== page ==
Mr Jalan, who was the governor when for the first time greater convertibility was being studied in 1997, said that it was an opportune moment for the country to take a fresh look at relaxing the controls. But he said it was imperative to have strong foreign exchange reserves, lower import tariffs and a competitive economy before moving towards a full float of the currency.
There have to be safeguards like restraining short-term foreign debt flows, Mr Jalan, currently a member of Parliament, said in an interview.
Experience shows that they can become very volatile and although India can do with more short-term debt, we have to be very careful.
A central bank panel is to map out by the end of July a route to greater rupee convertibility, a step which could prove to be the countrys biggest economic development since sweeping reforms in the early 1990s.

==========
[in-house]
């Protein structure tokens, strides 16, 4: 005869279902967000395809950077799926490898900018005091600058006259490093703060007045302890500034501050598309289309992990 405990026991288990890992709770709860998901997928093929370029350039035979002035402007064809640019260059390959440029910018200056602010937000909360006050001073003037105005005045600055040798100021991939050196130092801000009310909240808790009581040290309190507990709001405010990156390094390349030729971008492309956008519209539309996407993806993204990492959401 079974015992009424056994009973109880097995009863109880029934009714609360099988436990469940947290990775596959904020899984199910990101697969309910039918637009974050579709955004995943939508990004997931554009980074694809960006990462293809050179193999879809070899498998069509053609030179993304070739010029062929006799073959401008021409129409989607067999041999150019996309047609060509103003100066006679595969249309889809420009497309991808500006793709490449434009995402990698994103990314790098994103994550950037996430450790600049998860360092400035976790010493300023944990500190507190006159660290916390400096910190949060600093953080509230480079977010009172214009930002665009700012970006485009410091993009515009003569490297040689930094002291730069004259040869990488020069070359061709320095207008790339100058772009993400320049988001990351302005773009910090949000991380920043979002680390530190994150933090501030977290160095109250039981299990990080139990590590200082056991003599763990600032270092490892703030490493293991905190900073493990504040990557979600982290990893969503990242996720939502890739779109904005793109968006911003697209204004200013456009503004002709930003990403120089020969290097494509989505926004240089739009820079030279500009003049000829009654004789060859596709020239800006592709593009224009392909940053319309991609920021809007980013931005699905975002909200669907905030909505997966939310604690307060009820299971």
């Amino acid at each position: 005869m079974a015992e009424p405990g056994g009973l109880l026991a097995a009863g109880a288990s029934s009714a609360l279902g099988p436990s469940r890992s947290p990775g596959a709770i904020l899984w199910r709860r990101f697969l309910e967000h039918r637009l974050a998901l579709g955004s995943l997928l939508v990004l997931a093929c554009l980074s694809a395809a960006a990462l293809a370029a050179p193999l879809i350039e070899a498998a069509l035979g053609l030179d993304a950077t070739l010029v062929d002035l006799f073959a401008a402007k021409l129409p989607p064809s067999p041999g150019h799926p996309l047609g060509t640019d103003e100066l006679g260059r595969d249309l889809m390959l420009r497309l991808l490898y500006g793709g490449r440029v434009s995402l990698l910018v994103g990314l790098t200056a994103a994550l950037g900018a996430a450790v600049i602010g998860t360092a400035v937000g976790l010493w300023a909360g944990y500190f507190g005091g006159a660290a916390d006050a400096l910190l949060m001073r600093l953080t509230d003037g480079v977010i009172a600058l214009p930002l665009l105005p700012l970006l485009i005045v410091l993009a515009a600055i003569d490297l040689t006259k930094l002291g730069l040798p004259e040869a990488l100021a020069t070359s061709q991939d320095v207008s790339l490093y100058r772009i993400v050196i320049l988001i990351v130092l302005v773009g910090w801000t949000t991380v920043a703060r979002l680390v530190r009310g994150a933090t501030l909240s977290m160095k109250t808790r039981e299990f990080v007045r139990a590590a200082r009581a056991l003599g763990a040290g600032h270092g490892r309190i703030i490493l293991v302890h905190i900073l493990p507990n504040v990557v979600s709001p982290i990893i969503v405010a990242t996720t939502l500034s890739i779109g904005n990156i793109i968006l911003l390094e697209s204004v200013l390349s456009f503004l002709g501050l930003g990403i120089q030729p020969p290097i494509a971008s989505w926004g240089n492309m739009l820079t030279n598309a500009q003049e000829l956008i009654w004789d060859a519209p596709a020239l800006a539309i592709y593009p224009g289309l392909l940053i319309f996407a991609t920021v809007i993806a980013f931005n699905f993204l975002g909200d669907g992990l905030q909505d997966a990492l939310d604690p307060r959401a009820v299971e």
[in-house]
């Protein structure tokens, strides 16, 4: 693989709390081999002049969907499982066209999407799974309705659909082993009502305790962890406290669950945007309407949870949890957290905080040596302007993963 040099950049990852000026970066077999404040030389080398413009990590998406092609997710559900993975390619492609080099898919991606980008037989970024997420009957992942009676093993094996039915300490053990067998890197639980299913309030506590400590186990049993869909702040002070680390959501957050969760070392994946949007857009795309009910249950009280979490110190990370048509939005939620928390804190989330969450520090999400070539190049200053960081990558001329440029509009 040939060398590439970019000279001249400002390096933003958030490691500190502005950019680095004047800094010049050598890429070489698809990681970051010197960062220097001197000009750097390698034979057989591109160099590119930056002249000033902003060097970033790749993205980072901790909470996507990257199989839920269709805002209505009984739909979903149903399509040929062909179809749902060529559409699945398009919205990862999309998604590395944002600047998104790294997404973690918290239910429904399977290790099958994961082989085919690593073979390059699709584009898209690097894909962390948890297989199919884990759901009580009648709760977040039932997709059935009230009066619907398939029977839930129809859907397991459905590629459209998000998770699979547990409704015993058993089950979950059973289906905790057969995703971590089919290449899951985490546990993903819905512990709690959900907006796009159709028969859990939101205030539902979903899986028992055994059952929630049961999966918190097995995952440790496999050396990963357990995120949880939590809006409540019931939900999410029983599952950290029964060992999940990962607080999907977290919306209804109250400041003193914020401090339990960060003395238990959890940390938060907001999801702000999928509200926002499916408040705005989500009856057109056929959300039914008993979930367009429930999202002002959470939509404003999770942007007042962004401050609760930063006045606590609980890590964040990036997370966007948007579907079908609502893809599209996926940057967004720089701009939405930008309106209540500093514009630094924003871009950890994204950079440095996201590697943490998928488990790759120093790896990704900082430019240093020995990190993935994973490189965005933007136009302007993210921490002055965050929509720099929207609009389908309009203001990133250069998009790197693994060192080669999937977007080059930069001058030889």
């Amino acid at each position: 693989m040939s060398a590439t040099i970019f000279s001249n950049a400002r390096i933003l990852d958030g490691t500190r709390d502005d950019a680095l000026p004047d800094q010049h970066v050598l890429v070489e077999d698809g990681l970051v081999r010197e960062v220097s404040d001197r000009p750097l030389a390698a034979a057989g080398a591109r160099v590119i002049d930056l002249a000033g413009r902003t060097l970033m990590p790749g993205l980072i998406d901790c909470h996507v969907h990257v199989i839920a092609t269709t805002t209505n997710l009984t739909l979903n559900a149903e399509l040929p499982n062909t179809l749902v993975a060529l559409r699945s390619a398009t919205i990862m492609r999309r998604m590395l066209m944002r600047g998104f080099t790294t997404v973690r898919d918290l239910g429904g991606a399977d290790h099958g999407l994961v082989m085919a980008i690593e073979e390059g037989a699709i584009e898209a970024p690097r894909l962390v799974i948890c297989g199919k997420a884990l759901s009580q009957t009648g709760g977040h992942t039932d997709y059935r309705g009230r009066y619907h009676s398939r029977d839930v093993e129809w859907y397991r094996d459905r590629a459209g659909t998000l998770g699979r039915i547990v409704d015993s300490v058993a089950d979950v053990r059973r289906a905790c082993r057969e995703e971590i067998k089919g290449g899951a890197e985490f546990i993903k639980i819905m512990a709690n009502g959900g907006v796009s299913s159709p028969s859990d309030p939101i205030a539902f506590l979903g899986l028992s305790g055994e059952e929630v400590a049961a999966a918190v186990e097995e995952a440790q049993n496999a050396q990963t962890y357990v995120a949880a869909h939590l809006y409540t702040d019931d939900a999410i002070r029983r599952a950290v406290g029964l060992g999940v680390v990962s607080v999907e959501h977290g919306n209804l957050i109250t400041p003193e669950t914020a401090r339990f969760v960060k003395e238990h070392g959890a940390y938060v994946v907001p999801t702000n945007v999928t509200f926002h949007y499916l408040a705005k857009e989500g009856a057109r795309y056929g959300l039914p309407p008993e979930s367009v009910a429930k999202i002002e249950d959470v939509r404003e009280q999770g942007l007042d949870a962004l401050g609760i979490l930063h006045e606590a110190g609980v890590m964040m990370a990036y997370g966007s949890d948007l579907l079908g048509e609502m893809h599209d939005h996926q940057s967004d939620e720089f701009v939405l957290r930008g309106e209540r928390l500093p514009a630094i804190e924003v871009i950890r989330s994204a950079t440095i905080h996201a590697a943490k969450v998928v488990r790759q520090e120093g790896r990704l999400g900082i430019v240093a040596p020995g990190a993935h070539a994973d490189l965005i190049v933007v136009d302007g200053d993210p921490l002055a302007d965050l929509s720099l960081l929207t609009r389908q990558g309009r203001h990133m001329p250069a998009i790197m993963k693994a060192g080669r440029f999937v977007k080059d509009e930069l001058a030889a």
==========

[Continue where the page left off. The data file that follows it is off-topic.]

We should continue to have separate regulation for banks, Mr Jalan said. The regulatory network would have to remain. Subsidies for agriculture have to be there. National boundaries do not disappear when capital becomes fully convertible.
The rupee is currently fully convertible on the current account, a broad measure of the movement in goods and services. But on the capital account the rupee can not be freely converted, such as for acquiring assets overseas through shares or real estate.
India would limit overseas corporate borrowing in 2006-07 to $15 billion a fraction of its reserves and foreigners are not allowed to hold more than $1.5 billion in corporate debt and $2 billion in federal bonds. They cannot own more than 5% of a domestic bank.
A move towards full convertibility was abandoned in 2000 in the wake of the 1997-1998 Asia financial crisis and after failing to meet some key economic objectives for the move.